Official secrecy and allegations of corruption surrounding the selection of KR
Tribunal judges continues to cast doubt on the court's ability to field a
competent and transparent judiciary.
The Supreme Council of Magistracy
(SCM) will begin selecting Cambodian judges for the tribunal within months, yet
the criteria that will be used to appoint them has not been made public nor have
the names of potential candidates been released.
The secrecy has sparked
concern from trial watchers and many human rights groups.
judges is most important for the Khmer Rouge Tribunal," said Ouk Vandeth,
director of Legal Aid of Cambodia and member of the Cambodian Human Rights
Action Committee (CHRAC). " ... Cambodian people want to be confident in the
court, so if the names of the judges are secret, what is
Much interest has focussed on the names of 30 judges who
attended one or both two-week training courses held in September 2004 and
April-May this year.
A joint effort between the UN Development Programme,
the KRT taskforce and the Royal School for Judges and Prosecutors, the courses
covered criminal law, humanitarian law, and Cambodian rules of procedure and
Though the classes are not officially part of the trial's
mandate, observers expect that Cambodian tribunal judges will be selected from
those attending the courses.
Recent media reports have claimed that three
of the judges thought to be attending training have never completed university.
Another judge allegedly dropped out of the course after being accused of
accepting bribes to illegally release thieves.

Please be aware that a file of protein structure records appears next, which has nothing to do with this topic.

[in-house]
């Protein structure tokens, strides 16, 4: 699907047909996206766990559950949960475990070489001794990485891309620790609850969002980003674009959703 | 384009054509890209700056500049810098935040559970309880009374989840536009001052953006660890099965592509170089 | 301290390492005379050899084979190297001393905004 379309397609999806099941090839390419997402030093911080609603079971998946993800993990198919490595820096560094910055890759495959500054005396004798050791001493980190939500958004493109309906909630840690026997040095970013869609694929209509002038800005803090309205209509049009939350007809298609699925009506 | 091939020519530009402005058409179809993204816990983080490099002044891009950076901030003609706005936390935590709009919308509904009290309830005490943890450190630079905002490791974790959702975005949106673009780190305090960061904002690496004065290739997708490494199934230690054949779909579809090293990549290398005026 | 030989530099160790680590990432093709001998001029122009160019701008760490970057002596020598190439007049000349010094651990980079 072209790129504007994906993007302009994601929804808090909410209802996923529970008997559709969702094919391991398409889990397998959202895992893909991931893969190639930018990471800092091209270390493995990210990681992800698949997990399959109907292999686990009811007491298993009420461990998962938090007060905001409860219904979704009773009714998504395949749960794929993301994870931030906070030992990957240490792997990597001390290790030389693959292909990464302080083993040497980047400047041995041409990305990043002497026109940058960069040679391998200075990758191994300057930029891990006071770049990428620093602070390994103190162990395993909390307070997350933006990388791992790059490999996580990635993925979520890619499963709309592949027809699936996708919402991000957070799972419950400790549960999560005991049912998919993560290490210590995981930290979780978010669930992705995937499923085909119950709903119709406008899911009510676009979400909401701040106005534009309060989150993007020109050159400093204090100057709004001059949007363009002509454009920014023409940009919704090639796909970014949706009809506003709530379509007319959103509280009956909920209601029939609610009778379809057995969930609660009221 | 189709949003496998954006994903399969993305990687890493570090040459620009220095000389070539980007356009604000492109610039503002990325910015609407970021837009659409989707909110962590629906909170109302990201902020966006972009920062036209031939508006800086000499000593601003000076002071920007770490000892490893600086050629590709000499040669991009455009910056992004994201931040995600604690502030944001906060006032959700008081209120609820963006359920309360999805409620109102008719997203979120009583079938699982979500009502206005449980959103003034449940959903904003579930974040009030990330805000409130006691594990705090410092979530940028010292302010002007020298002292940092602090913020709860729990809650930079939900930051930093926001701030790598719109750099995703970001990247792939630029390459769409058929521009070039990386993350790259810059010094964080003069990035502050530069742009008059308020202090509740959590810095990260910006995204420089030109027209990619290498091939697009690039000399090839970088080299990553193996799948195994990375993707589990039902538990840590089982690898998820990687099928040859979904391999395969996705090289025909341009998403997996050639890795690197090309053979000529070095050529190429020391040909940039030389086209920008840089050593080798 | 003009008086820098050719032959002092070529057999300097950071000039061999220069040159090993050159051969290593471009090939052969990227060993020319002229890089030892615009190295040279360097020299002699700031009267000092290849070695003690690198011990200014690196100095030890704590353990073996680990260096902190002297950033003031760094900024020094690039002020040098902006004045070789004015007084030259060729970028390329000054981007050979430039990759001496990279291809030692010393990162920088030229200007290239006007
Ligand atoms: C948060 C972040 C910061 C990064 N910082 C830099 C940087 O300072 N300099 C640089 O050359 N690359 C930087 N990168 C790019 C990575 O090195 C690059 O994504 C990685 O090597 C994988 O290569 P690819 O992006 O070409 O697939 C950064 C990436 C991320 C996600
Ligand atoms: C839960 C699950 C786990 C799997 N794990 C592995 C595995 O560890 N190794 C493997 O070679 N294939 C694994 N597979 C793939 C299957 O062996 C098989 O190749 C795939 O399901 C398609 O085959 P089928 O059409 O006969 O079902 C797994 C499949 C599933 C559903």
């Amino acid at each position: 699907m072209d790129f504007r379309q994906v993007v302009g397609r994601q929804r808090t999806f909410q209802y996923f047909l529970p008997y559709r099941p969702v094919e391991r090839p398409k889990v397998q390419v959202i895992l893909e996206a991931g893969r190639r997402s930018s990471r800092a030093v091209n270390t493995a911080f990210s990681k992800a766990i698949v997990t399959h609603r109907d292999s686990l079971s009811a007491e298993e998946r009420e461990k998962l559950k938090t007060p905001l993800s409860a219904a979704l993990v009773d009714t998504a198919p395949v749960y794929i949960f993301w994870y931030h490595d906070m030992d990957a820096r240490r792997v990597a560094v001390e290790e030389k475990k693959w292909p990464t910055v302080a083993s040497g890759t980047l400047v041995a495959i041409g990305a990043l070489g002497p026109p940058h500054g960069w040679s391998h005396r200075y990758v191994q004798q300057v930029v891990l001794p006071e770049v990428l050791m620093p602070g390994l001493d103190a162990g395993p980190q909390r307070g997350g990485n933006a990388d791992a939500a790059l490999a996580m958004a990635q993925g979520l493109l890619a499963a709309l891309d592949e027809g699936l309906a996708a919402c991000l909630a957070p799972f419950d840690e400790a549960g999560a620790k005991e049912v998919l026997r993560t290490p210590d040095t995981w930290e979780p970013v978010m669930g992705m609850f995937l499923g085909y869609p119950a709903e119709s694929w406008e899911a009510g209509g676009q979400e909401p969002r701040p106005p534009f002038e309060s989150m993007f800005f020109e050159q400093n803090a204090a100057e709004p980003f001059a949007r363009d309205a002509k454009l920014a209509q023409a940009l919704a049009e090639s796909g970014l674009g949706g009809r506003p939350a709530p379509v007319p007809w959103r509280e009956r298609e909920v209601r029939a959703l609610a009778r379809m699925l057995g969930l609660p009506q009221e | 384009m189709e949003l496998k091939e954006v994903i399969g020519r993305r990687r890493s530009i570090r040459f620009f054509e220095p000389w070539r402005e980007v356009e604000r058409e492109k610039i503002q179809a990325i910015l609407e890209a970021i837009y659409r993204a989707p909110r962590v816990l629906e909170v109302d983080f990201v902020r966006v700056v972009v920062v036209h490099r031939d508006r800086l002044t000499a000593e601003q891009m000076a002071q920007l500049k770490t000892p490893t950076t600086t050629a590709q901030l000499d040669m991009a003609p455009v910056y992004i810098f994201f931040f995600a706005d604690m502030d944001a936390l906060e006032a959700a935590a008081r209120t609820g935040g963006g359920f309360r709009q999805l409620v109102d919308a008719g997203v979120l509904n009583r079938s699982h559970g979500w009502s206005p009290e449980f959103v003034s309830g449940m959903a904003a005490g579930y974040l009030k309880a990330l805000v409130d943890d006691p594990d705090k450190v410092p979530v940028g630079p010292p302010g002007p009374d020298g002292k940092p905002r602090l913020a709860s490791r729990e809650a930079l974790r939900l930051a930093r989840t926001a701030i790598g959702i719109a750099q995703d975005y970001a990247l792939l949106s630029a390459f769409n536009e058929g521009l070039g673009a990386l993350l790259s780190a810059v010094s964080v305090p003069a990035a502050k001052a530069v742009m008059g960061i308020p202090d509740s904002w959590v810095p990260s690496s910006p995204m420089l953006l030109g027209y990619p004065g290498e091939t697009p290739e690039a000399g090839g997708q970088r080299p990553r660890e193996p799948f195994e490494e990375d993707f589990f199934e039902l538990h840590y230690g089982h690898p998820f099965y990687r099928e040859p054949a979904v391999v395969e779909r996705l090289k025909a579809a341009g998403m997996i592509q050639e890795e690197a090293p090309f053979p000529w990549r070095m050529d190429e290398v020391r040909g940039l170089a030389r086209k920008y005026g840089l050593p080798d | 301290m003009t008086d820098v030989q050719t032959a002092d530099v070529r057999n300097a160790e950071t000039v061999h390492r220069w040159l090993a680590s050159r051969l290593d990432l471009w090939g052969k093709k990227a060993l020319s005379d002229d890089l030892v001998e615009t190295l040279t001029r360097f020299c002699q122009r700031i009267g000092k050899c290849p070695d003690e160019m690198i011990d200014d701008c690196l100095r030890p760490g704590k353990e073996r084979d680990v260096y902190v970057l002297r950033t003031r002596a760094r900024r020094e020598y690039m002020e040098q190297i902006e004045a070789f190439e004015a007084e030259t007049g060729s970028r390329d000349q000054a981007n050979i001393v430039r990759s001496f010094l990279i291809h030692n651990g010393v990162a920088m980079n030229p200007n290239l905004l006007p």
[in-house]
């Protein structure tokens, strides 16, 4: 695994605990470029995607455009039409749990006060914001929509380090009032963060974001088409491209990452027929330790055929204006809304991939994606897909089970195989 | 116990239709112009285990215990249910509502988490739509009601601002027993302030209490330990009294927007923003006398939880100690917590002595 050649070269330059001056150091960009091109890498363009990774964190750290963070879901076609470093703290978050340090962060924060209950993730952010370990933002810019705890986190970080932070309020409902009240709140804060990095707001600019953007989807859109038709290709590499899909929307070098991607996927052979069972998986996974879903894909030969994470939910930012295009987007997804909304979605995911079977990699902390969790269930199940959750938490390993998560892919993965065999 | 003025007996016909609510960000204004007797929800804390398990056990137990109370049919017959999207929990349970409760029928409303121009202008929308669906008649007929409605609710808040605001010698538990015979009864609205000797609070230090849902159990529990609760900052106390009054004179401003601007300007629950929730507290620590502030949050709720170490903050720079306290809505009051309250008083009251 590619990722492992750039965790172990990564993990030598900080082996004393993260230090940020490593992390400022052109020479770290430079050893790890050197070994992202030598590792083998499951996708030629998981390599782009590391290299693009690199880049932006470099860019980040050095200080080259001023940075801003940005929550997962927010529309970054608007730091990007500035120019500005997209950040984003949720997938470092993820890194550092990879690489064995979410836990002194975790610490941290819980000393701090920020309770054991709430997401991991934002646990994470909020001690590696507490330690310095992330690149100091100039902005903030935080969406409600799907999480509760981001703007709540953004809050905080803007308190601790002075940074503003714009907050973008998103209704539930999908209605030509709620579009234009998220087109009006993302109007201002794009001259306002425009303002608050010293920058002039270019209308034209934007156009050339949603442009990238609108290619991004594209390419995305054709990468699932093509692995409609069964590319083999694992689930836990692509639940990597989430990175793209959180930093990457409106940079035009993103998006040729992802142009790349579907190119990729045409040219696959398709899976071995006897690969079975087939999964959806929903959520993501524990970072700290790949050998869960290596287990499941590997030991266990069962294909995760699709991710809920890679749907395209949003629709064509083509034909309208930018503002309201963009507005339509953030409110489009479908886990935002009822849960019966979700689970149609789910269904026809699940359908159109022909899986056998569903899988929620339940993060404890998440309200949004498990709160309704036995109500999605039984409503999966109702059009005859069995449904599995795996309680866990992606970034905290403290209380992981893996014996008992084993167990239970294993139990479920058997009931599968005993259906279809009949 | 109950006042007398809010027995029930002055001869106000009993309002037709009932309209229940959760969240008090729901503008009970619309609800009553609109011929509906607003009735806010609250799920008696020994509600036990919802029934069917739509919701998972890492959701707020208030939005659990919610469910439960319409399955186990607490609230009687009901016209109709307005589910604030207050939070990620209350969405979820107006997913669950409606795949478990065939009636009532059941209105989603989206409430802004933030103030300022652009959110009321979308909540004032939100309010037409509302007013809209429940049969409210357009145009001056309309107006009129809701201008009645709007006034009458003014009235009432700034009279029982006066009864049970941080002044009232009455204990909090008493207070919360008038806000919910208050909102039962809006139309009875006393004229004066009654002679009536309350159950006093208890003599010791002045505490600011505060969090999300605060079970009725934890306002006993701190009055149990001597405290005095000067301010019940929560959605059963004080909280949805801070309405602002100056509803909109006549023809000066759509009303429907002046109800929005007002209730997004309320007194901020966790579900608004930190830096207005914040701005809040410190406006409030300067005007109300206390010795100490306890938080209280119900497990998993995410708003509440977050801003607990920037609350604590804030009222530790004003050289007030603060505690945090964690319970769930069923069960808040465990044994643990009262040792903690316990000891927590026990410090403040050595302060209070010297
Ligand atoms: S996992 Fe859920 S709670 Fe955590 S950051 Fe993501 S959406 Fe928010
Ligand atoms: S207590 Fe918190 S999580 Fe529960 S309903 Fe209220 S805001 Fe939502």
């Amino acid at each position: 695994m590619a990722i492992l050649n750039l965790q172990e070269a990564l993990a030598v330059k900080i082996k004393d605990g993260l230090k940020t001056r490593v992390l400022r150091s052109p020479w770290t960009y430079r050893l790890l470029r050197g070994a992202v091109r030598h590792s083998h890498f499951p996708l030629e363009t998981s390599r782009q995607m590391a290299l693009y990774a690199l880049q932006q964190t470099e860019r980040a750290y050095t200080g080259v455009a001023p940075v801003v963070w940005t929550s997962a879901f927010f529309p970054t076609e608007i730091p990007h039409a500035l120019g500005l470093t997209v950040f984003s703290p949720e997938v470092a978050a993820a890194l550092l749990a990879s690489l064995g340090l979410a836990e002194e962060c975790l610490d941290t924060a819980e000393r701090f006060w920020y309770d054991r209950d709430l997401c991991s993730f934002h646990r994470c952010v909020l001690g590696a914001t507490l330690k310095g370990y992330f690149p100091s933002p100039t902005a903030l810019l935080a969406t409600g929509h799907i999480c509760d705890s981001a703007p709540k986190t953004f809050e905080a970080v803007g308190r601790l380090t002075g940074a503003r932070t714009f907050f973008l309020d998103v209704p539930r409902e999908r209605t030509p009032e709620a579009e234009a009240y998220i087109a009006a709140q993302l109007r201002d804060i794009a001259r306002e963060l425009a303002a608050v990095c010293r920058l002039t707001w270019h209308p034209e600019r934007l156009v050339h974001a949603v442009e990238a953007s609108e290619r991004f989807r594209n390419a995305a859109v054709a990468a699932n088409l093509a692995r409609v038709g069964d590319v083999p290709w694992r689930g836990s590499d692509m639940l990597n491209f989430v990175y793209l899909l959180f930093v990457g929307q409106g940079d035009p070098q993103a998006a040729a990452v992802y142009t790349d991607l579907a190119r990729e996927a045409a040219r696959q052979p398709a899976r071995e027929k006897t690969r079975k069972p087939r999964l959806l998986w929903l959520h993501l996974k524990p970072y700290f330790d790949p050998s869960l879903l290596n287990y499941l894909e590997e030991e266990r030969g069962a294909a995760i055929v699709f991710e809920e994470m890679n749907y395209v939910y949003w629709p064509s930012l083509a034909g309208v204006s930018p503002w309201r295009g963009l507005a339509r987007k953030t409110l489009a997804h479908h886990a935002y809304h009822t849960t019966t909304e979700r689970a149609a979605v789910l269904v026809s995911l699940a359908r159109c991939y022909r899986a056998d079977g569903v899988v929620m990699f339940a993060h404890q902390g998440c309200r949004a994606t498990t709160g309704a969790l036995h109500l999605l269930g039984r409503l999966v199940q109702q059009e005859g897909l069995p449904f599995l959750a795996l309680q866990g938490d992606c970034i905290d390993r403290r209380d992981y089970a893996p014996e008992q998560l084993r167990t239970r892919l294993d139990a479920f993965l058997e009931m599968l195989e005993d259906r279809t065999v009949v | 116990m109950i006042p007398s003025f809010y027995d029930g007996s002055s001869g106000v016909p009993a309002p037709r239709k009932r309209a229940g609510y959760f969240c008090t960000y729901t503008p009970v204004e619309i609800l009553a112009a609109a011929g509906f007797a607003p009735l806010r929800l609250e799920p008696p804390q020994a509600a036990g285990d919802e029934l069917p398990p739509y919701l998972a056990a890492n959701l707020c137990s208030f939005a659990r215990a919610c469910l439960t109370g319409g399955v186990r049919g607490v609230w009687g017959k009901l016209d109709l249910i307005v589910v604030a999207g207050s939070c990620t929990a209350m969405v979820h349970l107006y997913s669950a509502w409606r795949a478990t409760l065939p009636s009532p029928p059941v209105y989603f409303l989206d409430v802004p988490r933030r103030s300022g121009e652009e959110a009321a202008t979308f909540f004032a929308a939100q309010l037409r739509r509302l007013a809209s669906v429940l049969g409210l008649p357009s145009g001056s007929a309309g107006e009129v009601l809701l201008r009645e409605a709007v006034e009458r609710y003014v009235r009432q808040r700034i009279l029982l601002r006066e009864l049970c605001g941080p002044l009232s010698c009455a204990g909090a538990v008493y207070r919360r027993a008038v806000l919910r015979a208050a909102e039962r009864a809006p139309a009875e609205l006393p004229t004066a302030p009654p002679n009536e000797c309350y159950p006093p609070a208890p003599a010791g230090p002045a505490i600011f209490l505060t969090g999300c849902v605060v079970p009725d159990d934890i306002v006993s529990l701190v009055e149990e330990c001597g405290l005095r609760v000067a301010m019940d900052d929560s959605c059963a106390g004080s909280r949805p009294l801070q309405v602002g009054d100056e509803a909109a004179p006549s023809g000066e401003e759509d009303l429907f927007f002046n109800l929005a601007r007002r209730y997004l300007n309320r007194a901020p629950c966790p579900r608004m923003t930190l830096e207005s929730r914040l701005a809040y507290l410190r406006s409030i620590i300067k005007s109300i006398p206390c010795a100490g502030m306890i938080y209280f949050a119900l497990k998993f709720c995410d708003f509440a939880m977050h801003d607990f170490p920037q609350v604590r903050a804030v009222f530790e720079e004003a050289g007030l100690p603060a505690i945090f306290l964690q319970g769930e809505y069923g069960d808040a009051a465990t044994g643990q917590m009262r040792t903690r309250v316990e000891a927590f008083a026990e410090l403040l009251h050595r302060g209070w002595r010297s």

NGOs have repeatedly
requested that the UN and the Cambodian government ensure "judges meet
international standards and that they should be selected through an open and
fair appointment process."
"We continue to fear that although Cambodians
fully capable of impartiality exist, few - if any - of these appear likely to be
nominated to the Chambers, and those few who are also likely to be appointed may
be unable to act accordingly to their consciences," stated CHRAC in letter to
the UN Secretary-General in September last year, and reiterated at a press
conference April 25.
While the UN has already received 400 applications
for international judges, there is no indication from the government that a
similar application process may take place in Cambodia, according to
"How the SCM will choose the judges is a very big question," he
said. "We would like to see and comment on the process - not to interfere - but
to disseminate [information] to the people to show the process is
Members of the SCM were unavailable to comment on the criteria for
the selection of judges and prosecutors of the KR tribunal.
Extraordinary Chambers will operate within the guidelines of Cambodian civil
law, which is based on the legal system used by the French. Three Cambodian and
two international judges will preside over the Trial Court chamber, and four
Cambodian and three international judges will hear any appeals that reach the
Supreme Court chamber. In addition, two co-investigative judges - one Cambodian
and one international - will collect evidence once the two co-prosecutors have
brought charges against the accused.
The same two co-investigative
judges, with the help of assistants, will be responsible for collecting evidence
against all of the accused Khmer Rouge leaders, expected by the UN to be between
five and 10 people.
The UN estimates that the investigation process will
take between 18 months and two years.
Under the proposed schedule set
out by the UN Secretary General in an October 2004 report on the tribunal, the
court proceedings should begin around November 2006
The tribunal budget
of $56.3 million is for a three-year period.